8. On October 26,2012, the Corps sent a letter to Respondent notifying him that a standard project-specific CWA permit would have been required prior to the dam construction activities, but that an application for such a permit was never received by the Corps and authorization was never granted. Therefore, the project was performed in violation of section 30 I (a) of the CW A, 33 U .S.C. § 1311 (a). The October 26, ...


Like I said in my previous post, the Corps tried to work with him and he told them to get bent.  In comes the EPA.
 
2014-03-22 09:28:21 AM  

Eponymous: mbillips: Somehow, I doubt this is just a pond that fills from rainfall on his land. If it's a waterway, you can't just dam it up and waste most of it through evaporation in order to give your horsies and duckies a drink, and afford your grandchildren an opportunity to drown. Wyoming averages only about 22 inches of rainfall a year; downstream water rights are a big farking deal. This might be just a bureaucratic SNAFU by the EPA, but it very well might not be, too.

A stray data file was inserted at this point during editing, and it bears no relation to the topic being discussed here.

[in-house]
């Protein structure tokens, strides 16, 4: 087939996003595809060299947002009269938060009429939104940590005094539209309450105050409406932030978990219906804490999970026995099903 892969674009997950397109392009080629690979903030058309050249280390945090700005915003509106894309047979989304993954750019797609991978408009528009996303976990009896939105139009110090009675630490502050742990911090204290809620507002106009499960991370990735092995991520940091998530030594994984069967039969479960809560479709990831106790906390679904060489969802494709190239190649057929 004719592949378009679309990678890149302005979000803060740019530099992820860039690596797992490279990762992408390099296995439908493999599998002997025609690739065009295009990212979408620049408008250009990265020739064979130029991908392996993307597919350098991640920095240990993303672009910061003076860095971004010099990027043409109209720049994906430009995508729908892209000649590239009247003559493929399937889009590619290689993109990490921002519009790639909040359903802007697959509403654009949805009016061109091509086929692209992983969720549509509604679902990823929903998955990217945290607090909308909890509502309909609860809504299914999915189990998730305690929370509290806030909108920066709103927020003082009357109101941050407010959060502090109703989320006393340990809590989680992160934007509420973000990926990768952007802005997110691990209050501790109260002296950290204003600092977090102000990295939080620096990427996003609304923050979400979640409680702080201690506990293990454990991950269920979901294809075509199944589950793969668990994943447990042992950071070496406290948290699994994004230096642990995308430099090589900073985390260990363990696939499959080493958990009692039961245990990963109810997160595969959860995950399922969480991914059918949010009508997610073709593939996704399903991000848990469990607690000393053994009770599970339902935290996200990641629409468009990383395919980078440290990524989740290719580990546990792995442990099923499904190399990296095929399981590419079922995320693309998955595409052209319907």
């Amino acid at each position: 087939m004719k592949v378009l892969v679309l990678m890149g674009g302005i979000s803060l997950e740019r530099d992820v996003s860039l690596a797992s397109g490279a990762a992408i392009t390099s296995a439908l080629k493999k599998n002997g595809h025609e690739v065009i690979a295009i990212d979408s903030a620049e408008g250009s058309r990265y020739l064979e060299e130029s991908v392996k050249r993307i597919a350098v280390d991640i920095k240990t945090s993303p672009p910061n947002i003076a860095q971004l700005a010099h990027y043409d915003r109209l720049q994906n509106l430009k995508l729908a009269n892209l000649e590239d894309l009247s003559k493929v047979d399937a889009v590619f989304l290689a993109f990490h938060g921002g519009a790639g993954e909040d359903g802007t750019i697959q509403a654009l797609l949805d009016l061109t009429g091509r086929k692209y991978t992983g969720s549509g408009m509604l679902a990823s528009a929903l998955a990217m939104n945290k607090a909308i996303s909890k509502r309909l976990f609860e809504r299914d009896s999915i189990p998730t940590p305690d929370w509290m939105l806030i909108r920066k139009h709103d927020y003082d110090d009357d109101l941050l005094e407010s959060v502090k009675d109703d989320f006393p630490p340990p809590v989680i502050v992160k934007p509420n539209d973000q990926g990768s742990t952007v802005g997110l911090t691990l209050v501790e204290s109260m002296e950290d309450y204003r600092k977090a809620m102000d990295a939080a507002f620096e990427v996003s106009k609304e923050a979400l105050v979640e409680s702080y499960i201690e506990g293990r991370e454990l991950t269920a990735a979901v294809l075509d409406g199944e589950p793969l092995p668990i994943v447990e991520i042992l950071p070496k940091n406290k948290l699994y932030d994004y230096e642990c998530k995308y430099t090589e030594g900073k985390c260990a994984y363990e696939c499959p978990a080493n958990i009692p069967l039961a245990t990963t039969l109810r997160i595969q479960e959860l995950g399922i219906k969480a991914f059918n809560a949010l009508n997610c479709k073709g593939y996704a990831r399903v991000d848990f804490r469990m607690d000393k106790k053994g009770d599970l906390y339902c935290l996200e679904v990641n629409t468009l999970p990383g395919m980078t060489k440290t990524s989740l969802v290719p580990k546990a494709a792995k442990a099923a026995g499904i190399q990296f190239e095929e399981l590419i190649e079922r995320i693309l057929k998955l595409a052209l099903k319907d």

CoE was intended to support NAVIGABLE water ways...like most government functions, the CoE and EPA aren't content with their current calling and are constantly seeking to do more and more.   The courts have repeatedly biatch slapped them down multiple times for getting involved in creeks and streams that aren't able to be utilized for military or commercial water transportation.